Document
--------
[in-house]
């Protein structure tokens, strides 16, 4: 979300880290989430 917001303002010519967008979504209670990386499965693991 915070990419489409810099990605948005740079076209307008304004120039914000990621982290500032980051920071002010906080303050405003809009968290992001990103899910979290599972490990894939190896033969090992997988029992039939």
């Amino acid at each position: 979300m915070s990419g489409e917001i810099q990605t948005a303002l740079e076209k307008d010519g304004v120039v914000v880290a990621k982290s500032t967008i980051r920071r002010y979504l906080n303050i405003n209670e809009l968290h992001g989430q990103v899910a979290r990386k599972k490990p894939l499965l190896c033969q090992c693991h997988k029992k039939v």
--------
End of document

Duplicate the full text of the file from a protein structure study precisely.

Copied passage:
[in-house]
């Protein structure tokens, strides 16, 4: 979300880290989430 917001303002010519967008979504209670990386499965693991 915070990419489409810099990605948005740079076209307008304004120039914000990621982290500032980051920071002010906080303050405003809009968290992001990103899910979290599972490990894939190896033969090992997988029992039939």
């Amino acid at each position: 979300m915070s990419g489409e917001i810099q990605t948005a303002l740079e076209k307008d010519g304004v120039v914000v880290a990621k982290s500032t967008i980051r920071r002010y979504l906080n303050i405003n209670e809009l968290h992001g989430q990103v899910a979290r990386k599972k490990p894939l499965l190896c033969q090992c693991h997988k029992k039939v």